Destrehan is about 15 miles (24 kilometers) west of New Orleans, but about 20 miles away along the twisting river. The towboat A was heading downriver and the towboat B was going upriver.
The boat’s pilot had entered the total dimensions of boat and tow into the boat’s automatic identification system.
Each was broadcasting only the towboat’s size: 69 feet long (21 meters) for the towboat A, 200 feet (61 meters) for the towboat B.
The larger boat’s, though, stretched ahead for another 1,400 feet (427 meters) and up to 210 feet (64 meters) across. That made the total length nearly one-third of a mile.
The boats approaching each other would have had a better picture if either had included its tow size in the broadcasts.
The towboat A pilot gave full dimensions — 514 feet (157 meters) by 42 feet (13 meters) — to the towboat B during a radio call to work out plans. But, the larger boat’s pilot didn’t provide such information and the towboat A pilot didn’t ask.
Another call might have clarified what each pilot planned to do, but no subsequent call was made.
The towboat A overturned and sank after the collision with the towboat B about. Its pilot, captain and one of two crewmen were never found. A second crewman was rescued.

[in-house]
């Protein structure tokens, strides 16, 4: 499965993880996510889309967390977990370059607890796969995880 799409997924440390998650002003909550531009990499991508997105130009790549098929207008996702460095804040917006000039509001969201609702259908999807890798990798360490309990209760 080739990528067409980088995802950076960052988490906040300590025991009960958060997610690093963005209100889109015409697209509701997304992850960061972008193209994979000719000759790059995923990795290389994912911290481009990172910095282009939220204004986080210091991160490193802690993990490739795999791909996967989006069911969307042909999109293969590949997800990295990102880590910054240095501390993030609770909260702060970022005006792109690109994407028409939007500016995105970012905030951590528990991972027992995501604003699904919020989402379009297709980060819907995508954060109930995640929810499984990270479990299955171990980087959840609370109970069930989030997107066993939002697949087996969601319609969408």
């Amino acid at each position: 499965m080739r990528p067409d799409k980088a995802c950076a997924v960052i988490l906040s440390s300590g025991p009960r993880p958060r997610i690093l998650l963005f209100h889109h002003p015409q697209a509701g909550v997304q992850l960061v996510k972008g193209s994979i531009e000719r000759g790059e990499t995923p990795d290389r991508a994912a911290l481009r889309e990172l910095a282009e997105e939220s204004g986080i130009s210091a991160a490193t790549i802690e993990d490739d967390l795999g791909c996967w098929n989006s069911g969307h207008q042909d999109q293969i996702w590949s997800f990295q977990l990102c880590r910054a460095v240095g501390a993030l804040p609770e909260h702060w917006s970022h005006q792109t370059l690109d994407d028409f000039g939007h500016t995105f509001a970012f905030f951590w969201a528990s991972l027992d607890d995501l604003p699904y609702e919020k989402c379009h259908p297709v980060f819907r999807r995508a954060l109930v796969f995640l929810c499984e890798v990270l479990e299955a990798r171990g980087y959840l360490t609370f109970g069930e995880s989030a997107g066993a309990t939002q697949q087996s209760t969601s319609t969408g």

The first of two barges pushed by the towboat A hit some of the 40 barges pushed by the towboat B as they tried to pass each other in a bend of the Mississippi River near Destrehan.
Both of the towboat A barges and seven of the towboat B broke loose. Then the, a fully loaded cargo ship hit the remaining tow. Those 33 barges broke free, too.
The smaller boat’s first barge was empty but the second leaked sulfuric acid vapors. About 8,000 gallons of diesel fuel leaked into the river from the sunk towboat.
The estimated damage to the three vessels and 11 of the barges totaled nearly $3.8 million.
During investigation it was found that
- The absence of a radio call or ‘danger’ signal indicates that neither pilot was aware of the impending collision, the report said.
- The NTSB says a fatal head-on crash between two towboats pushing barges in Louisiana was caused by inadequate communication and failure to broadcast their total sizes
- The towboat B pilot assumed that the smaller boat’s pilot was in a better location for viewing and assessing their meeting, and had plenty of room to move.
The agency recommended that the Coast Guard, the American Waterways Operators and the Radio Technical Commission for Maritime Services work together to change regulations, procedures, and equipment standards to ensure that automatic information systems broadcast tow size and configuration as well as boat length.
The tugboat, towboat and barge industry group described what it’s done toward that end a year ago but the Coast Guard hasn’t updated the board since 2017, according to NTSB webpages.
The NTSB emphasizes that it does not assign fault or blame for marine accidents. Rather, it says, it finds facts without deciding liabilities or rights.
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Source: abc news